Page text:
After Rodelis Therapeutics obtained the rights to a specialised tuberculosis drug called cycloserine last month, the company raised the price from $US500 for 30 capsules to $US10,800 for the same quantity.
The 2,060-pecent increase was met with disapproval by the drug’s previous owner. The Purdue University-affiliated organisation promptly reacquired the rights to the drug and reduced the price to $US1,050 for 30 capsules, The New York Times reports.
The Purdue Research Foundation — the nonprofit that oversees the drug’s previous owner — was displeased with the price hike. Foundation president Dan Hasler told the Times, “We said [to Rodelis] this was not what we had intended.”
The reason for the new $US1,050 price is to offset the drug’s financial losses. Cycloserine is used only in cases of tuberculosis that are resistant to other drugs. Roughly 40 patients receive treatment with the drug each year. Between the small patient market and regulatory costs, cycloserine has lost The Chao Center roughly $US10 million since it obtained the rights in 2007.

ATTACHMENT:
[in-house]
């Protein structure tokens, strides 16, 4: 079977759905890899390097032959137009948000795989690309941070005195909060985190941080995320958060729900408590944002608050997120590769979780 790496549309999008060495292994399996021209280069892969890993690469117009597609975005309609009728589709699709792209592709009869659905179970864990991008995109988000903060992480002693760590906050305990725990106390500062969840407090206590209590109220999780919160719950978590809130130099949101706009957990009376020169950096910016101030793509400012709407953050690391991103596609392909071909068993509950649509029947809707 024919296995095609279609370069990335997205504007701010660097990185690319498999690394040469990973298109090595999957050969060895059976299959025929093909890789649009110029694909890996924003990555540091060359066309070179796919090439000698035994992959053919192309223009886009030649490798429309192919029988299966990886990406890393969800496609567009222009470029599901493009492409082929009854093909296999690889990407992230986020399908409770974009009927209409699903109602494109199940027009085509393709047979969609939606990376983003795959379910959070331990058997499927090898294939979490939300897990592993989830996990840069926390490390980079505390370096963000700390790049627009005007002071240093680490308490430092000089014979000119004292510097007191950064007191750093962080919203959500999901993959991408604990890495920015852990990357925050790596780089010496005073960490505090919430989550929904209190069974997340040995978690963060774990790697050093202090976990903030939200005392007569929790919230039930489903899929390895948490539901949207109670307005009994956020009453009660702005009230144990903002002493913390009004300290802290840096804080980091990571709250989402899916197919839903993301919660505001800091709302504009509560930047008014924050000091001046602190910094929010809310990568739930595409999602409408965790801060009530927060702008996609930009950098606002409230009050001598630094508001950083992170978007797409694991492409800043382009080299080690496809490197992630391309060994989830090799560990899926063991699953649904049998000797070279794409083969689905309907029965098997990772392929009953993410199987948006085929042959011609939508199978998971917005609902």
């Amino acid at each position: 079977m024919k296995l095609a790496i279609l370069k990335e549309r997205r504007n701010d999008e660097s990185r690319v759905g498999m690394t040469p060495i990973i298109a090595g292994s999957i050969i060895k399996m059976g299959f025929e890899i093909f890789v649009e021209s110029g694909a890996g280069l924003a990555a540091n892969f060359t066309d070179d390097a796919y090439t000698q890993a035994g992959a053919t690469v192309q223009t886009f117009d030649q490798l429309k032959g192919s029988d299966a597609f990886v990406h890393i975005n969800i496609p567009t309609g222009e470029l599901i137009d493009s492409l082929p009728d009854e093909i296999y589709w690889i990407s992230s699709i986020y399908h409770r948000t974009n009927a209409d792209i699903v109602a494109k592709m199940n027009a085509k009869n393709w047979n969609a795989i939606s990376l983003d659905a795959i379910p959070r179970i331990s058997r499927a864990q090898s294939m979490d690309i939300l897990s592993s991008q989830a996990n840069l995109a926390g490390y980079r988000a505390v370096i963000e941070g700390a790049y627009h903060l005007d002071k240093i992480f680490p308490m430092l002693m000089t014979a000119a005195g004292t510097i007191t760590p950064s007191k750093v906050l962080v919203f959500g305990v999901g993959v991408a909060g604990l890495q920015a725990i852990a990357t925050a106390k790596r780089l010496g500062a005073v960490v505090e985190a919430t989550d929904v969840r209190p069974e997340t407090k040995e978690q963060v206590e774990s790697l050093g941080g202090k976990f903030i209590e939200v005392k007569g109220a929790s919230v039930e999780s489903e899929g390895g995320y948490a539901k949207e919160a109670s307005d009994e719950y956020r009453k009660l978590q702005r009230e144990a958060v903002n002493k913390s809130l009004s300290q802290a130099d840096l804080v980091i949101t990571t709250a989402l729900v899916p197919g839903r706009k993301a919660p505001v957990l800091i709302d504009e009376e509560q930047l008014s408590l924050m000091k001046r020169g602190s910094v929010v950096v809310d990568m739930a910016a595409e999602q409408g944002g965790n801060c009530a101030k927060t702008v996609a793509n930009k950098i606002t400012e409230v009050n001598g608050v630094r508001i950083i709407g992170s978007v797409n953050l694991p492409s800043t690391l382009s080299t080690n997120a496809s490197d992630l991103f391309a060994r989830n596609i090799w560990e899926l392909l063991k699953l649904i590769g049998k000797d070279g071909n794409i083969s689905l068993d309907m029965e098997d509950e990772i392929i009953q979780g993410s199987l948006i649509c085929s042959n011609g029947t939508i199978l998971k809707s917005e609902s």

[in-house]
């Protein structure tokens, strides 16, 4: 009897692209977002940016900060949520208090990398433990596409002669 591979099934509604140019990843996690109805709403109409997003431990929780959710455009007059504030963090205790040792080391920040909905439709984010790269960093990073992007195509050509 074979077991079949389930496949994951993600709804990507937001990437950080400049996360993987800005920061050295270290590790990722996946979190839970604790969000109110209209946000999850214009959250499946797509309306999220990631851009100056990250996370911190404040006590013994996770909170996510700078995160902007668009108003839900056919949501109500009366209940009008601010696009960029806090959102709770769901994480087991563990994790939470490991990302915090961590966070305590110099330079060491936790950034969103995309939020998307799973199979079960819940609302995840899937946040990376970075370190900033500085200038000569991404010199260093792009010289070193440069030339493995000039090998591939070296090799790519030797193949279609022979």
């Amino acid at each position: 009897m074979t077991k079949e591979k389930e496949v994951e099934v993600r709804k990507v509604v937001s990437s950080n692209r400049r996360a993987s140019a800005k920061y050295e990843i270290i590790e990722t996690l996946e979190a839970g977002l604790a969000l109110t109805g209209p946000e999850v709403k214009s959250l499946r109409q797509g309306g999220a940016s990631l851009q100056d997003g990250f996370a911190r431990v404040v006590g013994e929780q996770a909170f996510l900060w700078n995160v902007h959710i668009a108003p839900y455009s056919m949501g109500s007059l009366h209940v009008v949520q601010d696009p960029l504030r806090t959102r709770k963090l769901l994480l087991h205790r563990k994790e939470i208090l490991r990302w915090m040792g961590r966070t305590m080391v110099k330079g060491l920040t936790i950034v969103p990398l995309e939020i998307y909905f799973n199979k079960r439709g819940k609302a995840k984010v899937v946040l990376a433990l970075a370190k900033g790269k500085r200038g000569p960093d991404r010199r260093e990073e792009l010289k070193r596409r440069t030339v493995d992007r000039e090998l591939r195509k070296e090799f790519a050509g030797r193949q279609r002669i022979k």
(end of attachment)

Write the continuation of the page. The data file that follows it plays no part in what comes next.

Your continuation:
The news comes alongside controversy following a 5,000-per cent price increase for Daraprim, an antiparasitic drug, by Turing Pharmaceuticals. In The New York Times’ report on Daraprim, cycloserine was another drug cited as following a trend of sudden price shocks.
The case of Daraprim even got the attention of Hillary Clinton, who tweeted that “Price gouging like this in the specialty drug market is outrageous,” and vowed to lay out a plan to discourage the practice. The comment brought about an immediate drop in the Nasdaq biotech sector.
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